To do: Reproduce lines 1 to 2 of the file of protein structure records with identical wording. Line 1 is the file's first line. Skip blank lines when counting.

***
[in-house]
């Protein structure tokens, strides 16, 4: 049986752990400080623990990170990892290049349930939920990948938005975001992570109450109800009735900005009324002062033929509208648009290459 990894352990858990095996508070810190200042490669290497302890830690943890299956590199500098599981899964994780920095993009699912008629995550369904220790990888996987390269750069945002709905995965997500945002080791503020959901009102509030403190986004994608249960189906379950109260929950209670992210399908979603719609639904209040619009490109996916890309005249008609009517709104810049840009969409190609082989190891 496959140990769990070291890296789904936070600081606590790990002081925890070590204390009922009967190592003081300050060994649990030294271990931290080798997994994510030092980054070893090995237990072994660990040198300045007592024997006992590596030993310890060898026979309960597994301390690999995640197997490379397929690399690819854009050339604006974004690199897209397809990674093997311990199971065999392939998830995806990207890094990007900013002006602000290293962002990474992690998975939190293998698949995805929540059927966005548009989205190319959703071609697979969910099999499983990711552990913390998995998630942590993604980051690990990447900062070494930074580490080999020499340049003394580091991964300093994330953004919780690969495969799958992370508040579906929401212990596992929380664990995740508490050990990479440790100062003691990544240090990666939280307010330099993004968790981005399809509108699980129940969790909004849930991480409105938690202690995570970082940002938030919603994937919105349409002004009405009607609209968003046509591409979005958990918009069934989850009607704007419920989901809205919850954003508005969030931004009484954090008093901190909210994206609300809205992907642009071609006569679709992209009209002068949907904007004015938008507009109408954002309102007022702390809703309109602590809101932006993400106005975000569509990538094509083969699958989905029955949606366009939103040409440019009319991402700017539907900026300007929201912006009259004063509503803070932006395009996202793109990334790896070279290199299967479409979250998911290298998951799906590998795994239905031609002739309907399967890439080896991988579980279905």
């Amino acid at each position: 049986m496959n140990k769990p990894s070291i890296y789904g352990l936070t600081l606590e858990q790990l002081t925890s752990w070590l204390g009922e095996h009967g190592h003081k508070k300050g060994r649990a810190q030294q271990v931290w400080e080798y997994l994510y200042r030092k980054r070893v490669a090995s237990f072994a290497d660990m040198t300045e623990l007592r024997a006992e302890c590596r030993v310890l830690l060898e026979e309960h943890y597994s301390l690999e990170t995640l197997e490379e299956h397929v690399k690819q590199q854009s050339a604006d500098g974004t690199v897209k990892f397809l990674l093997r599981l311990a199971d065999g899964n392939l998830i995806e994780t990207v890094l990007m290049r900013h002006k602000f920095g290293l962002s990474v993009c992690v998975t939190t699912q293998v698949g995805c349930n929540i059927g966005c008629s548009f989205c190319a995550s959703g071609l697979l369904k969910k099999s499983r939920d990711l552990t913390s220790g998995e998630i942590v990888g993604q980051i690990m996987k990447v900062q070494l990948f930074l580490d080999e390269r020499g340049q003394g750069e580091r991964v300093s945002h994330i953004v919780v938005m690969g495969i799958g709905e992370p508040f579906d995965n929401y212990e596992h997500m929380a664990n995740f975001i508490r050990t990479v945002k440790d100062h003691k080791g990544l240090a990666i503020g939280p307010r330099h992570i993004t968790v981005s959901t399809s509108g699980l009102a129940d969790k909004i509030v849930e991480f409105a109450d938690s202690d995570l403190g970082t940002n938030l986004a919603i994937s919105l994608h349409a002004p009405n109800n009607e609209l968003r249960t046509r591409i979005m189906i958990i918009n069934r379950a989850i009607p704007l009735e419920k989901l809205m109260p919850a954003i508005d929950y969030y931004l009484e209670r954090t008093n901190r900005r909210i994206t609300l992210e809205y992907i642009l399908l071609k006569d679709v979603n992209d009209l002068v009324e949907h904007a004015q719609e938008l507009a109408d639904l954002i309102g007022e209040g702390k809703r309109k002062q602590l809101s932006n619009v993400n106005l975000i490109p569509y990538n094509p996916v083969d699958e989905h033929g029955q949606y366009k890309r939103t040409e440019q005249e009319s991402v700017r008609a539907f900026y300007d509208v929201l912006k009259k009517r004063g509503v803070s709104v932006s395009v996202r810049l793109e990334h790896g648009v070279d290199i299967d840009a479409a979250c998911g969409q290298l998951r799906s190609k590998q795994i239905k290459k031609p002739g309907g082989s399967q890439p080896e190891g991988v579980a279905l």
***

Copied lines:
[in-house]
């Protein structure tokens, strides 16, 4: 049986752990400080623990990170990892290049349930939920990948938005975001992570109450109800009735900005009324002062033929509208648009290459 990894352990858990095996508070810190200042490669290497302890830690943890299956590199500098599981899964994780920095993009699912008629995550369904220790990888996987390269750069945002709905995965997500945002080791503020959901009102509030403190986004994608249960189906379950109260929950209670992210399908979603719609639904209040619009490109996916890309005249008609009517709104810049840009969409190609082989190891 496959140990769990070291890296789904936070600081606590790990002081925890070590204390009922009967190592003081300050060994649990030294271990931290080798997994994510030092980054070893090995237990072994660990040198300045007592024997006992590596030993310890060898026979309960597994301390690999995640197997490379397929690399690819854009050339604006974004690199897209397809990674093997311990199971065999392939998830995806990207890094990007900013002006602000290293962002990474992690998975939190293998698949995805929540059927966005548009989205190319959703071609697979969910099999499983990711552990913390998995998630942590993604980051690990990447900062070494930074580490080999020499340049003394580091991964300093994330953004919780690969495969799958992370508040579906929401212990596992929380664990995740508490050990990479440790100062003691990544240090990666939280307010330099993004968790981005399809509108699980129940969790909004849930991480409105938690202690995570970082940002938030919603994937919105349409002004009405009607609209968003046509591409979005958990918009069934989850009607704007419920989901809205919850954003508005969030931004009484954090008093901190909210994206609300809205992907642009071609006569679709992209009209002068949907904007004015938008507009109408954002309102007022702390809703309109602590809101932006993400106005975000569509990538094509083969699958989905029955949606366009939103040409440019009319991402700017539907900026300007929201912006009259004063509503803070932006395009996202793109990334790896070279290199299967479409979250998911290298998951799906590998795994239905031609002739309907399967890439080896991988579980279905």